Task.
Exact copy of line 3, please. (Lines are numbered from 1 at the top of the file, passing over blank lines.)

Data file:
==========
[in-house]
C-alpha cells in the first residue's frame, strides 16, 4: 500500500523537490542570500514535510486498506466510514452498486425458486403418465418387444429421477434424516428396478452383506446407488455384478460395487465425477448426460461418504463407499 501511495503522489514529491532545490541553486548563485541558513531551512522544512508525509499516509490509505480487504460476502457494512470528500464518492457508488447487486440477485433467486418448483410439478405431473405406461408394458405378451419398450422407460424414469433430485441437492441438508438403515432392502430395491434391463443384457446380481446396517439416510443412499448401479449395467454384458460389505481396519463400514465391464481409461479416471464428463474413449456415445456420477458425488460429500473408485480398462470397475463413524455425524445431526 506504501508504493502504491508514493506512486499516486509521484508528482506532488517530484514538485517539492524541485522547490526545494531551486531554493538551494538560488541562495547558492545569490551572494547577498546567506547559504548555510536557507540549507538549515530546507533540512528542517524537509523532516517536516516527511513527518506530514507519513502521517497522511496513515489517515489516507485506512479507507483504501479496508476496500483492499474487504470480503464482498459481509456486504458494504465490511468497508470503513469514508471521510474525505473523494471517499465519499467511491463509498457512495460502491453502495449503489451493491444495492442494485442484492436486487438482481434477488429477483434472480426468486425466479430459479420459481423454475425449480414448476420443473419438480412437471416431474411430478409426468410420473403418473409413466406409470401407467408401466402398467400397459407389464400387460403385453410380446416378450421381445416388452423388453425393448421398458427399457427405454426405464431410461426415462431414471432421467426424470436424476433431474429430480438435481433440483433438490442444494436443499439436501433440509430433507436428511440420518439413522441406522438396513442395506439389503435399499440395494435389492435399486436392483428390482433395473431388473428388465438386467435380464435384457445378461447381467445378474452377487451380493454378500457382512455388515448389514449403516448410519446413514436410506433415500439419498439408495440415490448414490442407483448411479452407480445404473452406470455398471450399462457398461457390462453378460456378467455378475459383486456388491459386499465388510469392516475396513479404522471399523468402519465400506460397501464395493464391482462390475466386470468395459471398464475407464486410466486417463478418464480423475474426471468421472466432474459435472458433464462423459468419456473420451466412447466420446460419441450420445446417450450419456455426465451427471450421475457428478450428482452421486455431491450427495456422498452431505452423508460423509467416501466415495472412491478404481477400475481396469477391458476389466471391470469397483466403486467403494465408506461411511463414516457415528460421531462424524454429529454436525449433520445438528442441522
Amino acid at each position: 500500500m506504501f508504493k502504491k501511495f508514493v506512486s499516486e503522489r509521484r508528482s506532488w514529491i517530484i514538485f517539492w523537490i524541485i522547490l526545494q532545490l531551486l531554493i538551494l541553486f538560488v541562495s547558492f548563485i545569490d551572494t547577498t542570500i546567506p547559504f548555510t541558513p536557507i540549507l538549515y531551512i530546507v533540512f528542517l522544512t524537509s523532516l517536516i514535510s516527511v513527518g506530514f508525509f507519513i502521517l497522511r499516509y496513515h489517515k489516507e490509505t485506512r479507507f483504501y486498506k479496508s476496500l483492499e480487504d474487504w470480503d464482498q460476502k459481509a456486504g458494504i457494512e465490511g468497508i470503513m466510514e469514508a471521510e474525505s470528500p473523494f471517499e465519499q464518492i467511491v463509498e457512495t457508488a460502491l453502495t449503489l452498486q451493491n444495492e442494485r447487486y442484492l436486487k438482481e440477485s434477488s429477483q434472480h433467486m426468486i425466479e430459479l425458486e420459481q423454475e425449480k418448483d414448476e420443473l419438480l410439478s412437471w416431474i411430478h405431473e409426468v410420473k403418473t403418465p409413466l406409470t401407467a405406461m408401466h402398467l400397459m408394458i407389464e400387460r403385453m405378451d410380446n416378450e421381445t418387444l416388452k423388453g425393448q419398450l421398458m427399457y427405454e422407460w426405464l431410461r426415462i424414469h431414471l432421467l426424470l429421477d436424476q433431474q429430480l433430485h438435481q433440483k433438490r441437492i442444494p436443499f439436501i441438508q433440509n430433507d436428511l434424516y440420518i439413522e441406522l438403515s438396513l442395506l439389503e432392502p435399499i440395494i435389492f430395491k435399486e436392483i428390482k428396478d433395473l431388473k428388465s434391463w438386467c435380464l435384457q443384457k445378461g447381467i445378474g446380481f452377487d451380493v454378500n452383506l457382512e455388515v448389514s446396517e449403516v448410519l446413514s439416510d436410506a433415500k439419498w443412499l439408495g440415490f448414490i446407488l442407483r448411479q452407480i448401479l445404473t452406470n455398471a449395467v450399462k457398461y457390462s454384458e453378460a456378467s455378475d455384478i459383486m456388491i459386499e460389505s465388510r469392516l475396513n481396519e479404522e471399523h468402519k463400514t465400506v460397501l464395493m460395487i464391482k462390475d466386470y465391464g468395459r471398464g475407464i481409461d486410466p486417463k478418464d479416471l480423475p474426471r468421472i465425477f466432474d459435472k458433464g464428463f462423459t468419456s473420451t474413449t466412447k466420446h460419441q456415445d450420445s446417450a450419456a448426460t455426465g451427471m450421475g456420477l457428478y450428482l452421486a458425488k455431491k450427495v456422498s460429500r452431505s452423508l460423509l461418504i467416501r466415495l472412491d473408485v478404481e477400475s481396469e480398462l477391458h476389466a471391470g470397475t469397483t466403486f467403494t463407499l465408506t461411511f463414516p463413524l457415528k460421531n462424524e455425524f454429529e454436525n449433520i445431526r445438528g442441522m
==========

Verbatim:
Amino acid at each position: 500500500m506504501f508504493k502504491k501511495f508514493v506512486s499516486e503522489r509521484r508528482s506532488w514529491i517530484i514538485f517539492w523537490i524541485i522547490l526545494q532545490l531551486l531554493i538551494l541553486f538560488v541562495s547558492f548563485i545569490d551572494t547577498t542570500i546567506p547559504f548555510t541558513p536557507i540549507l538549515y531551512i530546507v533540512f528542517l522544512t524537509s523532516l517536516i514535510s516527511v513527518g506530514f508525509f507519513i502521517l497522511r499516509y496513515h489517515k489516507e490509505t485506512r479507507f483504501y486498506k479496508s476496500l483492499e480487504d474487504w470480503d464482498q460476502k459481509a456486504g458494504i457494512e465490511g468497508i470503513m466510514e469514508a471521510e474525505s470528500p473523494f471517499e465519499q464518492i467511491v463509498e457512495t457508488a460502491l453502495t449503489l452498486q451493491n444495492e442494485r447487486y442484492l436486487k438482481e440477485s434477488s429477483q434472480h433467486m426468486i425466479e430459479l425458486e420459481q423454475e425449480k418448483d414448476e420443473l419438480l410439478s412437471w416431474i411430478h405431473e409426468v410420473k403418473t403418465p409413466l406409470t401407467a405406461m408401466h402398467l400397459m408394458i407389464e400387460r403385453m405378451d410380446n416378450e421381445t418387444l416388452k423388453g425393448q419398450l421398458m427399457y427405454e422407460w426405464l431410461r426415462i424414469h431414471l432421467l426424470l429421477d436424476q433431474q429430480l433430485h438435481q433440483k433438490r441437492i442444494p436443499f439436501i441438508q433440509n430433507d436428511l434424516y440420518i439413522e441406522l438403515s438396513l442395506l439389503e432392502p435399499i440395494i435389492f430395491k435399486e436392483i428390482k428396478d433395473l431388473k428388465s434391463w438386467c435380464l435384457q443384457k445378461g447381467i445378474g446380481f452377487d451380493v454378500n452383506l457382512e455388515v448389514s446396517e449403516v448410519l446413514s439416510d436410506a433415500k439419498w443412499l439408495g440415490f448414490i446407488l442407483r448411479q452407480i448401479l445404473t452406470n455398471a449395467v450399462k457398461y457390462s454384458e453378460a456378467s455378475d455384478i459383486m456388491i459386499e460389505s465388510r469392516l475396513n481396519e479404522e471399523h468402519k463400514t465400506v460397501l464395493m460395487i464391482k462390475d466386470y465391464g468395459r471398464g475407464i481409461d486410466p486417463k478418464d479416471l480423475p474426471r468421472i465425477f466432474d459435472k458433464g464428463f462423459t468419456s473420451t474413449t466412447k466420446h460419441q456415445d450420445s446417450a450419456a448426460t455426465g451427471m450421475g456420477l457428478y450428482l452421486a458425488k455431491k450427495v456422498s460429500r452431505s452423508l460423509l461418504i467416501r466415495l472412491d473408485v478404481e477400475s481396469e480398462l477391458h476389466a471391470g470397475t469397483t466403486f467403494t463407499l465408506t461411511f463414516p463413524l457415528k460421531n462424524e455425524f454429529e454436525n449433520i445431526r445438528g442441522m